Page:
As with all of my faster no-knead breads, you can also start the dough the night before but using cold water and let the covered mixture stand on the counter top (not in a warm spot) overnight from 8 to 24 hours, and then shape it in the morning and continue. If you’re a bread person like me, you will love this delicious fruit & nut bread. But you may have to challenge yourself to not eat it all in one day. Click here for the recipe. – Jenny Jones
You’re about to be surprised at how easy it is to make homemade pumpkin pie from scratch…. a really good pumpkin pie, too. Did I mention that mine is healthier since it has no butter or cream anywhere and the crust is made with olive oil? And it’s delicious!
The filling is so simple with only four ingredients plus the spices. I use canned pumpkin and canned milk. Where other recipes use cream or condensed milk, I use 2% reduced fat condensed milk. And if you’re considering using fresh pumpkin you should know that canned pumpkin has more vitamin A than fresh and all you have to do is open a can. I’m all about using fresh ingredients but not with pumpkin. Have you ever tried to cut one up for cooking? If you accomplish that, you can skip the gym that day.
I’ve struggled for years with pie crusts, trying to avoid shortening but butter was the only replacement and I didn’t want all that saturated fat. Then I discovered oil pie crusts. They are so easy, so quick, and hard to mess up. This is a healthier pie crust because I use heart-healthy extra light olive oil and it could not be an easier. It’s the same crust I use in my apple pie, chicken pot pie, and apple pie bars. It’s the only crust I ever use.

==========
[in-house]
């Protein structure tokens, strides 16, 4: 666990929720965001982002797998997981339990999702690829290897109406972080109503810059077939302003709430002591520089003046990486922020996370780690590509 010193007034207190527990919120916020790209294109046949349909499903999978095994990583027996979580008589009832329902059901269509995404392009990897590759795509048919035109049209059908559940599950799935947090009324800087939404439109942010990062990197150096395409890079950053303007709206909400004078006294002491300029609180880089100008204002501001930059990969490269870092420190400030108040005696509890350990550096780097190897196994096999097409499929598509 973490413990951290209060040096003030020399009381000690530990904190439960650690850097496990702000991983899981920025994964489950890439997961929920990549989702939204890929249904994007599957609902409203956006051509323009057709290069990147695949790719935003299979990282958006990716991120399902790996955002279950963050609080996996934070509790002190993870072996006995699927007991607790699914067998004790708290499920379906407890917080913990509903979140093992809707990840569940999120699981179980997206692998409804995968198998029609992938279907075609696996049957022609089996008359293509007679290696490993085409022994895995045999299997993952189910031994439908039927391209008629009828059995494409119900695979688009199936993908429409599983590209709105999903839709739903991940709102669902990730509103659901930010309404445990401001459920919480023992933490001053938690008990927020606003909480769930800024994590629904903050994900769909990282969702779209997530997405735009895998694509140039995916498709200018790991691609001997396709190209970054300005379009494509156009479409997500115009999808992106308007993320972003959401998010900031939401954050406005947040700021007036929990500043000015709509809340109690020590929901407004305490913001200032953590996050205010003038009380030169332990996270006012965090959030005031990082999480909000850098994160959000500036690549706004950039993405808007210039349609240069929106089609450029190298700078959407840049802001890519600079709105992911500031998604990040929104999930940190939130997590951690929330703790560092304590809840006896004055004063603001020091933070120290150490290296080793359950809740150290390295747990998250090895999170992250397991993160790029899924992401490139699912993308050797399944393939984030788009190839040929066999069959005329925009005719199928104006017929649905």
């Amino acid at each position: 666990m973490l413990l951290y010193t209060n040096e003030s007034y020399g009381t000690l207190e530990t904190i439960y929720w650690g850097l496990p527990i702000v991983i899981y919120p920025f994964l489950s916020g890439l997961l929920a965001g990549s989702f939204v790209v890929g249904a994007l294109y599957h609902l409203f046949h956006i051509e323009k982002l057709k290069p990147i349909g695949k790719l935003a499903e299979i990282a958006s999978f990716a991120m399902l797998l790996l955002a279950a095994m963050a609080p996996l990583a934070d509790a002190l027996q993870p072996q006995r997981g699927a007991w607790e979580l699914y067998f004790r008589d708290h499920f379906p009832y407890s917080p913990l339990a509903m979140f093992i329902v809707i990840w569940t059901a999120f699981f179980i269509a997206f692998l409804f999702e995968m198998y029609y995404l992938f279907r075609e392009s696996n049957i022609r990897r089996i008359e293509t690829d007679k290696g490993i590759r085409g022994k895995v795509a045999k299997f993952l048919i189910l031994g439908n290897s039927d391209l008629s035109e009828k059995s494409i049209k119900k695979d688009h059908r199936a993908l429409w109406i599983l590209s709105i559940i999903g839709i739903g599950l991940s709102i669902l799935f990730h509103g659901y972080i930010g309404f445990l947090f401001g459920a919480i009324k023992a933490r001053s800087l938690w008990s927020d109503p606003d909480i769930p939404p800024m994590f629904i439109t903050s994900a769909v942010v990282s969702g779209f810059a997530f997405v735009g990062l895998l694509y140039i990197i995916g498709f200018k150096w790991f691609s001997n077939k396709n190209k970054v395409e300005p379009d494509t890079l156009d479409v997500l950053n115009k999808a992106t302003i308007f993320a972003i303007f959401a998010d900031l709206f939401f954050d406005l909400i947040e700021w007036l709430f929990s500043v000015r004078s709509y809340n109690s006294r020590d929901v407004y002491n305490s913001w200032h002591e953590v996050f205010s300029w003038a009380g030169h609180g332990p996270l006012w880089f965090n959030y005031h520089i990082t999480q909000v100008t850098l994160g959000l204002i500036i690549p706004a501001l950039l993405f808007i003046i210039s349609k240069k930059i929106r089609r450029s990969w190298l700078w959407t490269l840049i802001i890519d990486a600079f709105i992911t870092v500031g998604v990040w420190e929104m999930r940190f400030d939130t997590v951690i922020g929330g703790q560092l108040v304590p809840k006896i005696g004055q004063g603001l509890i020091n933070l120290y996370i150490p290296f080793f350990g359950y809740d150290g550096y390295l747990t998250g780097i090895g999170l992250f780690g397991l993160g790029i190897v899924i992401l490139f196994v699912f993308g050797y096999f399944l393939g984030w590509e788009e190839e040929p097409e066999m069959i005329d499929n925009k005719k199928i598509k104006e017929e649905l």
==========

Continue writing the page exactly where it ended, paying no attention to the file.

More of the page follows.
When a pumpkin pie comes out of the oven, the smell of those wonderful spices is intoxicating. I use cinnamon, ginger, nutmeg, and cloves but I prefer Saigon cinnamon over the more common Ceylon cinnamon. The difference in flavor is huge so if you can find Saigon cinnamon (my brand is Spice Islands), it is a more fragrant and potent cinnamon.
Don’t be intimidated by homemade pie. Try my easy recipe for a healthier, easier pumpkin pie. Click here for the recipe. – Jenny Jones
For my international visitors, I have put together the metric conversion chart below based on weights and measurements I made in my own kitchen. I hope it proves helpful.
1 cup = 4.10 ounces = 120 grams
1/2 cup = 2.05 ounces = 60 grams
1/3 cup = 1.3 ounces = 40 grams
1/4 cup = 1.05 ounces = 30 grams
1 Tablespoon = 0.25 ounce = 7.5 grams
Granulated & Caster Sugar
1 cup = 7 ounces = 200 grams
1/2 cup = 3.5 ounces = 100 grams
1/3 cup = 2.3 ounces = 66 grams
1/4 cup = 1.75 ounces = 50 grams
1 Tablespoon = 0.45 ounces = 12.50 grams
Powdered Sugar & Powdered Cocoa
1 cup = 3.5 ounces = 100 grams
1/2 cup = 1.75 ounces = 50 grams
1/3 cup = 1.15 ounces = 33 grams